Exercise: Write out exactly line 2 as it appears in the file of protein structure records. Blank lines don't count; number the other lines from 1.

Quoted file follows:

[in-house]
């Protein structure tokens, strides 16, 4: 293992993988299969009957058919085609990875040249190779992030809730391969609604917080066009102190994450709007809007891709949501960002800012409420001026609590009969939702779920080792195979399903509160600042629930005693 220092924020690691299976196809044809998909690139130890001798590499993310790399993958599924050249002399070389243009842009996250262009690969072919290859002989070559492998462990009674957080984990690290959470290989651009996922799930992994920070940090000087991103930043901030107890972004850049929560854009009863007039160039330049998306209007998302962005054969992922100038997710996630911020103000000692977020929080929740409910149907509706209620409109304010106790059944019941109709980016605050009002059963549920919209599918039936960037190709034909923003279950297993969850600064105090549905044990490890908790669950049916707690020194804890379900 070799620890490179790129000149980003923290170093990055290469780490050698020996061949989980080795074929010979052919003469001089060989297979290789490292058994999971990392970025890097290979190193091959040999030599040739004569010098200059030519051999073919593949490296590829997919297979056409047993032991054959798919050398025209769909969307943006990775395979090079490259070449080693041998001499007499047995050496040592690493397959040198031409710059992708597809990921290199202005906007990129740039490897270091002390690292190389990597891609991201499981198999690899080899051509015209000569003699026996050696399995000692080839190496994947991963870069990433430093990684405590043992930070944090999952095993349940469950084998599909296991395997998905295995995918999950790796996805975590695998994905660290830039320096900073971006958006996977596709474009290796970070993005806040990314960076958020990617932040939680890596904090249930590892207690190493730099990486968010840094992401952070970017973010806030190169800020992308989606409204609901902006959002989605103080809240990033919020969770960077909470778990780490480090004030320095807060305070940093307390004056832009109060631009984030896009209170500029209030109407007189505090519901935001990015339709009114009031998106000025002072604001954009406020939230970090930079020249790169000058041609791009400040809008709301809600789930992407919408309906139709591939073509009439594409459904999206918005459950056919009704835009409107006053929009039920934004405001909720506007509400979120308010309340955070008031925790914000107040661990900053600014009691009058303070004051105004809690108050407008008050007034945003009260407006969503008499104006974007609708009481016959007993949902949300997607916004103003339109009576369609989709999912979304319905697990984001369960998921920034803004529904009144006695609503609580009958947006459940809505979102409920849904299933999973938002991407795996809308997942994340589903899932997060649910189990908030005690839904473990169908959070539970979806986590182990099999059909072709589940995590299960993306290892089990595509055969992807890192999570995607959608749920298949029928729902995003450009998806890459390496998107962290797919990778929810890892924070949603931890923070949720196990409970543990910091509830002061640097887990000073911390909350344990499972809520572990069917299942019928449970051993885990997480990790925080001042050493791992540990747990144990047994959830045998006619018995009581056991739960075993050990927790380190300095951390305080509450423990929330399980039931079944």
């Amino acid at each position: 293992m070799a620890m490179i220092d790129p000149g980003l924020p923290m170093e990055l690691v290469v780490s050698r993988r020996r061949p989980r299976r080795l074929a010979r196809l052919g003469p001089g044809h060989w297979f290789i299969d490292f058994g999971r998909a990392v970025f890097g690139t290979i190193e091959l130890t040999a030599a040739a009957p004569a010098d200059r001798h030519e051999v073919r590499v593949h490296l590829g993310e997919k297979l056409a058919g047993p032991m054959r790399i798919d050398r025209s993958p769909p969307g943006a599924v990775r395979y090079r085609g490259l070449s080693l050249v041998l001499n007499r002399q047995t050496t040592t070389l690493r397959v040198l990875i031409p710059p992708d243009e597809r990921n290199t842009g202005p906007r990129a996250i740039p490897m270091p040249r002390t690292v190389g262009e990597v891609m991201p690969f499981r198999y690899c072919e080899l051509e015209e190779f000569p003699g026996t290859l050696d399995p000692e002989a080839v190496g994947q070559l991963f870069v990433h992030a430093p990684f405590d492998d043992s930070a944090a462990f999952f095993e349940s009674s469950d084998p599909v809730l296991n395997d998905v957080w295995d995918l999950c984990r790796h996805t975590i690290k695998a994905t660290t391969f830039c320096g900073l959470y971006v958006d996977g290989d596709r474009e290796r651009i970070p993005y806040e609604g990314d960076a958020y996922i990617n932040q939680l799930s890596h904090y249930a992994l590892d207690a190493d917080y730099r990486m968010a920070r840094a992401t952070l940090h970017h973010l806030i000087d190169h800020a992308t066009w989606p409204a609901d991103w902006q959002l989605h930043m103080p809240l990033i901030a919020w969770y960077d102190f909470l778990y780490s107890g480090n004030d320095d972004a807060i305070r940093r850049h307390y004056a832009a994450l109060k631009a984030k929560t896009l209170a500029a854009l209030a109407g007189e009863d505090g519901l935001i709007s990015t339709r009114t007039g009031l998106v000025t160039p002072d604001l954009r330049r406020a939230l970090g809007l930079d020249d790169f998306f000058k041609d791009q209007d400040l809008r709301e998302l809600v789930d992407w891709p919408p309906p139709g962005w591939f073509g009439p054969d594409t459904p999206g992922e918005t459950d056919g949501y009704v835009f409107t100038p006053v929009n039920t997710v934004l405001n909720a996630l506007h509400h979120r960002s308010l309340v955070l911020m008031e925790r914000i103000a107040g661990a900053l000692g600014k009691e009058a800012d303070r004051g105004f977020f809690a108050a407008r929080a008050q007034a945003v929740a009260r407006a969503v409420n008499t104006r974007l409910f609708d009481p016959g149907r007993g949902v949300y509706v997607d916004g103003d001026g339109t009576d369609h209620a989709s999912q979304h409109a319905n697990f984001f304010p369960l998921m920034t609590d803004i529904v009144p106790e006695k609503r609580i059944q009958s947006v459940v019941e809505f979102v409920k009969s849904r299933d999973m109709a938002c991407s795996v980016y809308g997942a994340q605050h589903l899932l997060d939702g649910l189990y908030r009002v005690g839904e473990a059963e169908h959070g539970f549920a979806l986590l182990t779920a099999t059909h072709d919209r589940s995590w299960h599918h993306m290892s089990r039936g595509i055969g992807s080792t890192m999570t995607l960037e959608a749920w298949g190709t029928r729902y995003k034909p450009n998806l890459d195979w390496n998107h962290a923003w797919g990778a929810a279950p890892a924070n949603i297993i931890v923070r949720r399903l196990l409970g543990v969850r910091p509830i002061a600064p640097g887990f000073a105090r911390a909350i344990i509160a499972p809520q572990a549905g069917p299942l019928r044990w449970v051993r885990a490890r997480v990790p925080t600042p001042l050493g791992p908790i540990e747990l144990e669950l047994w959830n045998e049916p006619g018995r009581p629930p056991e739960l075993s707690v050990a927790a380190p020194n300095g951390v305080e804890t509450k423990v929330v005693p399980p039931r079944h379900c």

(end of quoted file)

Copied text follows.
């Protein structure tokens, strides 16, 4: 293992993988299969009957058919085609990875040249190779992030809730391969609604917080066009102190994450709007809007891709949501960002800012409420001026609590009969939702779920080792195979399903509160600042629930005693 220092924020690691299976196809044809998909690139130890001798590499993310790399993958599924050249002399070389243009842009996250262009690969072919290859002989070559492998462990009674957080984990690290959470290989651009996922799930992994920070940090000087991103930043901030107890972004850049929560854009009863007039160039330049998306209007998302962005054969992922100038997710996630911020103000000692977020929080929740409910149907509706209620409109304010106790059944019941109709980016605050009002059963549920919209599918039936960037190709034909923003279950297993969850600064105090549905044990490890908790669950049916707690020194804890379900 070799620890490179790129000149980003923290170093990055290469780490050698020996061949989980080795074929010979052919003469001089060989297979290789490292058994999971990392970025890097290979190193091959040999030599040739004569010098200059030519051999073919593949490296590829997919297979056409047993032991054959798919050398025209769909969307943006990775395979090079490259070449080693041998001499007499047995050496040592690493397959040198031409710059992708597809990921290199202005906007990129740039490897270091002390690292190389990597891609991201499981198999690899080899051509015209000569003699026996050696399995000692080839190496994947991963870069990433430093990684405590043992930070944090999952095993349940469950084998599909296991395997998905295995995918999950790796996805975590695998994905660290830039320096900073971006958006996977596709474009290796970070993005806040990314960076958020990617932040939680890596904090249930590892207690190493730099990486968010840094992401952070970017973010806030190169800020992308989606409204609901902006959002989605103080809240990033919020969770960077909470778990780490480090004030320095807060305070940093307390004056832009109060631009984030896009209170500029209030109407007189505090519901935001990015339709009114009031998106000025002072604001954009406020939230970090930079020249790169000058041609791009400040809008709301809600789930992407919408309906139709591939073509009439594409459904999206918005459950056919009704835009409107006053929009039920934004405001909720506007509400979120308010309340955070008031925790914000107040661990900053600014009691009058303070004051105004809690108050407008008050007034945003009260407006969503008499104006974007609708009481016959007993949902949300997607916004103003339109009576369609989709999912979304319905697990984001369960998921920034803004529904009144006695609503609580009958947006459940809505979102409920849904299933999973938002991407795996809308997942994340589903899932997060649910189990908030005690839904473990169908959070539970979806986590182990099999059909072709589940995590299960993306290892089990595509055969992807890192999570995607959608749920298949029928729902995003450009998806890459390496998107962290797919990778929810890892924070949603931890923070949720196990409970543990910091509830002061640097887990000073911390909350344990499972809520572990069917299942019928449970051993885990997480990790925080001042050493791992540990747990144990047994959830045998006619018995009581056991739960075993050990927790380190300095951390305080509450423990929330399980039931079944």